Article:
Similar to Williams’ poem, Robert Frost’s contains vivid pastoral imagery that is easily able to visualize just from reading the lines of his poem. The poem is filled with images of grassy and weary paths in the woods, yellow woods in specific, which imply that the time of year may be closer to autumn. Frost’s poem though rather visual, is extremely interpretive in the tone it suggests. Frost speaks of himself from the perspective of a traveler, almost using himself as a representation of every human being in life, for metaphorically we are all travelers in life, navigating which path suites us best in our ever present journey. The poem however, can be interpreted in different ways for different people, for the speaker in the poem ponders the dilemma over which road he should embark. The idea of choosing a path in life is adventurous and exciting for some, but for others the idea is extremely daunting and anxiety producing. Therefore, the image of the paths in the wood could be portrayed as beautiful and intriguing, or ominous and eerie.


 Goldberg, Dave. "Survey Monkey." . SurveyMonkey, n.d. Web. 5 Nov 2013. <www.surveymonkey.com>.


This website is a survey template processor that will easily allow us to create the interactive aspect of our project. The overall goal of our project is that the photographs we will be taking ourselves will capture and convey the tone that the author intends to portray in his or her poem. To observe this goal, we intend to create a survey that will be given to the participants after viewing our photographs and one that will be given after the participants read the poems that correspond with the specific visuals. If our project is successful, the visual and literal interpretations for each survey will correspond. However, the two interpretations need not match up at all, but it is our hope that the photographs will produce some kind of an effect on the literal interpretations of the poem. This specific tool is also helpful to our project in that it will allow us to attach and incorporate images into our survey, which will be very helpful in that the participants will have both images and questions located in the same spot. This will produce a more efficient response to the questions asked.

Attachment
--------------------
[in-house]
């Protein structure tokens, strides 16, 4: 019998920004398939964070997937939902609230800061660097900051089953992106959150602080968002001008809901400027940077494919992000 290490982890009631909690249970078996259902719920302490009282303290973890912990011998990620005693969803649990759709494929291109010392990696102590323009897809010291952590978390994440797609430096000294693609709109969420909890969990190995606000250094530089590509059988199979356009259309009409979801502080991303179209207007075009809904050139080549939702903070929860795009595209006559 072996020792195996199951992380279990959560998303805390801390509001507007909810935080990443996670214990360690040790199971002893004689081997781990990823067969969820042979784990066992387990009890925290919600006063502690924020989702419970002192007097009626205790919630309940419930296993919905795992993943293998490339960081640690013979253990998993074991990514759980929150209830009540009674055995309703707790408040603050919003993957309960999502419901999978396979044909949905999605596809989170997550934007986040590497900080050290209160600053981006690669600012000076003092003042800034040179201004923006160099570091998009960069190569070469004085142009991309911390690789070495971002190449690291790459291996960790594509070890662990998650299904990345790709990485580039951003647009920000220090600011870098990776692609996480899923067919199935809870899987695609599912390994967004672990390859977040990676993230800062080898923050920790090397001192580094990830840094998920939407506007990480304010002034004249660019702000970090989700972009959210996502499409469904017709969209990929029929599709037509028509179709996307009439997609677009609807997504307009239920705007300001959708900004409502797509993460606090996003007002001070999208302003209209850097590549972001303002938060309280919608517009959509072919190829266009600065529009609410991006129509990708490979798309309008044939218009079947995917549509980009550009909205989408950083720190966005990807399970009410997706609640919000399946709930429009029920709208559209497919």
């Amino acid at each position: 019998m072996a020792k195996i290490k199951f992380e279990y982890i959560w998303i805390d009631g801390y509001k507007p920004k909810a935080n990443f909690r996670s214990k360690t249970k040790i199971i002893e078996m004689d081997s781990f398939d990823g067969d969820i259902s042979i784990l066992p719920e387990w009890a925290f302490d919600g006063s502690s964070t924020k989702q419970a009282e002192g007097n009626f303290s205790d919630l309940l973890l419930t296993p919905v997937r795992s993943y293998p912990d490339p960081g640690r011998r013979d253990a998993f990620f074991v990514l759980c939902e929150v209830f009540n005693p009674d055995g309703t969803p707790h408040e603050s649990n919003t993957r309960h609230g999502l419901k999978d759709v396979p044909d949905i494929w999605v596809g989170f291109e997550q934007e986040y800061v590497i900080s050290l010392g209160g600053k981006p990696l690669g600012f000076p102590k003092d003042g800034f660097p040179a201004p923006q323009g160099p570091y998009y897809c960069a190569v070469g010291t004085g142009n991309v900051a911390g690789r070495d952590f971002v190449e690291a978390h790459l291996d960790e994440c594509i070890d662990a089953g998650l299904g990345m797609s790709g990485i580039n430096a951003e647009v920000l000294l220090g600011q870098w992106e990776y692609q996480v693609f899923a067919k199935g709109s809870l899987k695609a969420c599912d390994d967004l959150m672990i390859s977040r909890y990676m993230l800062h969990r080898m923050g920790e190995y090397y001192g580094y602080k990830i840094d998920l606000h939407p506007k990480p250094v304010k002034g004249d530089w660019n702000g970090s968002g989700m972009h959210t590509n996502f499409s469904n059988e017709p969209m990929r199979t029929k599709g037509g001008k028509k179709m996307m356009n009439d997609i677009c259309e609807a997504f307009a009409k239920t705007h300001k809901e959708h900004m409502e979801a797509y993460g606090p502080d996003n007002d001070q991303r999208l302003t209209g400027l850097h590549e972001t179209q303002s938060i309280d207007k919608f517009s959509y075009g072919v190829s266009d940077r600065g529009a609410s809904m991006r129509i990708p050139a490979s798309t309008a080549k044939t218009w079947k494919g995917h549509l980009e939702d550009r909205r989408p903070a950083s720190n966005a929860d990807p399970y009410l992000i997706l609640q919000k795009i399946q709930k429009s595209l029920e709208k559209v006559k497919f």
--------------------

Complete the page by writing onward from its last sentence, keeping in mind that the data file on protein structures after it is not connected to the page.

 William Carlos, Williams. “The Young Housewife.” The Norton Anthology American Literature. Volume D. New York: W.W. Norton & Company, Inc, 2012. Print.


Williams’ The Young Housewife, though seemingly a beautiful poem loaded with concrete images similar to his previous poem that was discussed, is surprisingly a rather risqué and scandalous poem. The poem is not presented in this way however, and it would be a rather interesting task to attempt to capture the hidden messages William provides in his poem through photography and perhaps certain filters with specific photography based editing tools. Williams’ narrator is a man who is driving by and observing this housewife of whom he cannot see, because as he tells us she is “behind the wooden walls of her husband’ house.” It is curious then as to how he knows she “moves about in negligee.” This small fact completely changes the tone of the seemingly innocent poem that in actuality is a fantasy of the housewife through the mind of the narrator. The poem reveals itself to be especially scandalous after the man compares the woman to a fallen leaf, and ends by the “noiseless wheels” of his car rushing over dried leaves. This particular image can be interpreted in a rather graphic way, and would therefore lead to many different interpretations.